The birth of Buran
Although there was significant spaceplane research in the Soviet Union in the 1960s, it was still dwarfed by the effort the country put into its mainstream manned space program, the one that was visible to the outside world. In terms of successes, there were two distinct periods in the Soviet piloted space program in the 1960s. The first part of the decade was marked by amazing triumphs that stunned the whole world. There was the pioneering flight of Yuriy Gagarin in 1961, the first flight into space by a woman (Vostok-6 in 1963), the first three-man flight (Voskhod in 1964), and the first spacewalk (Voskhod-2 in 1965). Then things started going downhill in spectacular fashion. First, there was the death in January 1966 of chief designer Sergey Korolyov, the mastermind behind the Soviet Union’s early space triumphs. After a two-year gap in piloted space missions, the maiden manned flight of the Soyuz capsule ended in disaster with the death of cosmonaut Vladimir Komarov in April 1967.
Meanwhile, in August 1964 the Soviet Union had secretly decided to send men to the Moon in response to the Apollo program, kicked off three years earlier by President Kennedy’s announcement in May 1961. The Soviet piloted Moon program was to be carried out in two stages, beginning with manned circumlunar flights (using the L-1 capsules and the Proton rocket) and culminating in manned landings on the lunar surface (using the L-3 complex and the massive N-1 rocket). While the Russians came relatively close to beating America in the circumlunar race, they never stood a chance of upstaging the United States in putting a man on the Moon. Already months behind schedule, the L-3 lunar-landing program was thrown into complete disarray by the catastrophic failure of the first two test flights of the N-1 rocket in February and July 1969.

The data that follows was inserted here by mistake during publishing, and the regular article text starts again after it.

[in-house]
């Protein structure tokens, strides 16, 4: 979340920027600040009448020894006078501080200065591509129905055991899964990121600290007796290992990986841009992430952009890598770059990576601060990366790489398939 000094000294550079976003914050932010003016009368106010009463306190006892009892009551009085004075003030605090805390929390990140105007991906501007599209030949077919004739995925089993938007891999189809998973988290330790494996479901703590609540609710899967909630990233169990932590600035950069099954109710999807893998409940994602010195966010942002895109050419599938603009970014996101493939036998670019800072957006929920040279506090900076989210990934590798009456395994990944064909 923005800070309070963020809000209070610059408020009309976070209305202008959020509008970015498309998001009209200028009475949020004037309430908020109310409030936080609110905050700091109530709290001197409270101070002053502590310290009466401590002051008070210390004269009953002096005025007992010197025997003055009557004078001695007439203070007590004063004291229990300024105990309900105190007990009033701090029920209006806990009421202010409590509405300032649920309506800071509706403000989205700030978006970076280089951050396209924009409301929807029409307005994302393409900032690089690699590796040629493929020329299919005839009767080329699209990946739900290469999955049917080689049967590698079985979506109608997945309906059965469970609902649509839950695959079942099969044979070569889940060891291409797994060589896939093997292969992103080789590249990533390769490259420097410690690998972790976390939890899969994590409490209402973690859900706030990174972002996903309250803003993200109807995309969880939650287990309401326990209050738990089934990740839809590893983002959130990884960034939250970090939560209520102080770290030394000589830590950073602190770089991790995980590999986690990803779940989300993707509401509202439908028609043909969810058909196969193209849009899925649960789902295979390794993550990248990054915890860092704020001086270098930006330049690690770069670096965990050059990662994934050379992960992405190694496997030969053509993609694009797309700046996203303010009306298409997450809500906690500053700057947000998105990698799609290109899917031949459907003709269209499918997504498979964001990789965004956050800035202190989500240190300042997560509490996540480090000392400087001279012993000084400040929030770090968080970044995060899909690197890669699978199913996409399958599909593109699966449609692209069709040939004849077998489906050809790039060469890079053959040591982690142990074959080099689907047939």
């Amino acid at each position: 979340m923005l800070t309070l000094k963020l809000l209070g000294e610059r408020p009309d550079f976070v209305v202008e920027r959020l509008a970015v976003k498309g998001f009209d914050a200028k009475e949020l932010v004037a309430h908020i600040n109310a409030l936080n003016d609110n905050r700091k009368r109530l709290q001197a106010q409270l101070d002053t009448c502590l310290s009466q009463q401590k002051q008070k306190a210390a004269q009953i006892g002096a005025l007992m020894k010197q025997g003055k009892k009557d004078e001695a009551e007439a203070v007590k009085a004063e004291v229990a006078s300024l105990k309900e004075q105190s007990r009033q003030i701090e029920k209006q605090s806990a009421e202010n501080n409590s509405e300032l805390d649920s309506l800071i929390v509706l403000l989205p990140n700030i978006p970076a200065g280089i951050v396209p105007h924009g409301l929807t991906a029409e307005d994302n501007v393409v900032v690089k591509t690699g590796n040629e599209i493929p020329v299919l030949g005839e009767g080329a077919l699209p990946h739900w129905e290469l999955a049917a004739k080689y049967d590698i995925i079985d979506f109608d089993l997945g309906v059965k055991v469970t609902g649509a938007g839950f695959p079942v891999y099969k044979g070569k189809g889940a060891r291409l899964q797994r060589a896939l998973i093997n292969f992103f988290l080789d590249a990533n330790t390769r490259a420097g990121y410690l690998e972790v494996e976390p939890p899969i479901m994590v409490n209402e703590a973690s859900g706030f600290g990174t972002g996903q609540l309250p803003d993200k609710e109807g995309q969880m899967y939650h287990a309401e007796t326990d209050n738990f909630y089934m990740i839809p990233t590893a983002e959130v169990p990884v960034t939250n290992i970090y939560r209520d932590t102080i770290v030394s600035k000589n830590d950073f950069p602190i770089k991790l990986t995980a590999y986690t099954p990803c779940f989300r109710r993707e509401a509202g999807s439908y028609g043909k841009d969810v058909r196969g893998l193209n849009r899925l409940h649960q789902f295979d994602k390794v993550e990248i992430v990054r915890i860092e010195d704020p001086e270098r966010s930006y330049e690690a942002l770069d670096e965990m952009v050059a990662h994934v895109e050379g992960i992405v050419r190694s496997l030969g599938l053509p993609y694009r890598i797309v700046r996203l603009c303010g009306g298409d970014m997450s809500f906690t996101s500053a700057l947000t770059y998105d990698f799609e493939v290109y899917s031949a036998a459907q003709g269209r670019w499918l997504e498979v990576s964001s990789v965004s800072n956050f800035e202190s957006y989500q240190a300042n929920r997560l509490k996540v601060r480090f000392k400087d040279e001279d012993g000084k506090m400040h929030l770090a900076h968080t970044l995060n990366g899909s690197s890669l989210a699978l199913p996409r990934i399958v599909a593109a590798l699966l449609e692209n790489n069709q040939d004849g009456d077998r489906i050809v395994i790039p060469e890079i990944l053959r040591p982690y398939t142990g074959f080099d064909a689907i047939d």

At the same time, the Soyuz program continued as an independent effort, with a couple of missions flown in 1968 and 1969 (albeit with mixed success). While Soyuz shared many features with the manned lunar craft, the Soyuz program, essentially a
remnant of a canceled circumlunar project of the early 1960s, lacked a clear sense of direction.
Realizing that the ailing Soviet manned space program needed a fresh impetus, a small group of engineers within the Korolyov design bureau started working out plans in mid-1969 for an Earth-orbiting space station (Long-term Orbital Station or DOS) that could be built relatively quickly using available technology and would use Soyuz as a ferry vehicle. By early 1970 they saw their plans approved with the release of a key government decree that would determine the course of the Soviet Union’s piloted space activities for the remainder of the century. After a herculean effort lasting just over one year, the space station, officially dubbed Salyut, rocketed into orbit in April 1971. Unfortunately, the three cosmonauts who boarded the station two months later died during the return to Earth.